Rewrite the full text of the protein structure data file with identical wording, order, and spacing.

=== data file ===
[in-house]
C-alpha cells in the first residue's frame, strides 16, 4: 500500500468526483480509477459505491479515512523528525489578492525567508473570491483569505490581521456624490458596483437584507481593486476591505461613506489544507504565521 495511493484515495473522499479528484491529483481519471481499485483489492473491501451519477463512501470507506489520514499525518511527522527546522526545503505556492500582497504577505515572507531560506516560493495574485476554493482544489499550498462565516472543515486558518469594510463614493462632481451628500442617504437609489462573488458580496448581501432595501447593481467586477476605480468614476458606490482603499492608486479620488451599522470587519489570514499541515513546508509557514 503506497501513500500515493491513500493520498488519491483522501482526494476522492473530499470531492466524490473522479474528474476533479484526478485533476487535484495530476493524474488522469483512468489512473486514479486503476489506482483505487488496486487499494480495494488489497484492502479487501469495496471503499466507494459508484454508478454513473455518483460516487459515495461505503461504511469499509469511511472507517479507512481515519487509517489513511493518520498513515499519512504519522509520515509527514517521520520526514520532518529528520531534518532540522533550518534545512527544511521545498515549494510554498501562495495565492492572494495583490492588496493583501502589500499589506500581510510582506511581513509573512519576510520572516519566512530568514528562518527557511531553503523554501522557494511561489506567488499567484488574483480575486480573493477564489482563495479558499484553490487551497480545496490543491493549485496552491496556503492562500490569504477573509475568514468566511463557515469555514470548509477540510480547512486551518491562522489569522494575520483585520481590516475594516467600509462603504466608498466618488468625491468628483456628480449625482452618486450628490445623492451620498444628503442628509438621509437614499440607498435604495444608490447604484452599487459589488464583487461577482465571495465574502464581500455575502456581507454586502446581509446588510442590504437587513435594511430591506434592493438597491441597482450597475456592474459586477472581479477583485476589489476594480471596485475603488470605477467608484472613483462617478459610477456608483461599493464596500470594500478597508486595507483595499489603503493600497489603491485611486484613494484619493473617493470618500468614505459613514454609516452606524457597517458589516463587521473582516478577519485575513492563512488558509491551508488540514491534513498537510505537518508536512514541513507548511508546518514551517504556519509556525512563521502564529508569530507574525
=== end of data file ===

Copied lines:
[in-house]
C-alpha cells in the first residue's frame, strides 16, 4: 500500500468526483480509477459505491479515512523528525489578492525567508473570491483569505490581521456624490458596483437584507481593486476591505461613506489544507504565521 495511493484515495473522499479528484491529483481519471481499485483489492473491501451519477463512501470507506489520514499525518511527522527546522526545503505556492500582497504577505515572507531560506516560493495574485476554493482544489499550498462565516472543515486558518469594510463614493462632481451628500442617504437609489462573488458580496448581501432595501447593481467586477476605480468614476458606490482603499492608486479620488451599522470587519489570514499541515513546508509557514 503506497501513500500515493491513500493520498488519491483522501482526494476522492473530499470531492466524490473522479474528474476533479484526478485533476487535484495530476493524474488522469483512468489512473486514479486503476489506482483505487488496486487499494480495494488489497484492502479487501469495496471503499466507494459508484454508478454513473455518483460516487459515495461505503461504511469499509469511511472507517479507512481515519487509517489513511493518520498513515499519512504519522509520515509527514517521520520526514520532518529528520531534518532540522533550518534545512527544511521545498515549494510554498501562495495565492492572494495583490492588496493583501502589500499589506500581510510582506511581513509573512519576510520572516519566512530568514528562518527557511531553503523554501522557494511561489506567488499567484488574483480575486480573493477564489482563495479558499484553490487551497480545496490543491493549485496552491496556503492562500490569504477573509475568514468566511463557515469555514470548509477540510480547512486551518491562522489569522494575520483585520481590516475594516467600509462603504466608498466618488468625491468628483456628480449625482452618486450628490445623492451620498444628503442628509438621509437614499440607498435604495444608490447604484452599487459589488464583487461577482465571495465574502464581500455575502456581507454586502446581509446588510442590504437587513435594511430591506434592493438597491441597482450597475456592474459586477472581479477583485476589489476594480471596485475603488470605477467608484472613483462617478459610477456608483461599493464596500470594500478597508486595507483595499489603503493600497489603491485611486484613494484619493473617493470618500468614505459613514454609516452606524457597517458589516463587521473582516478577519485575513492563512488558509491551508488540514491534513498537510505537518508536512514541513507548511508546518514551517504556519509556525512563521502564529508569530507574525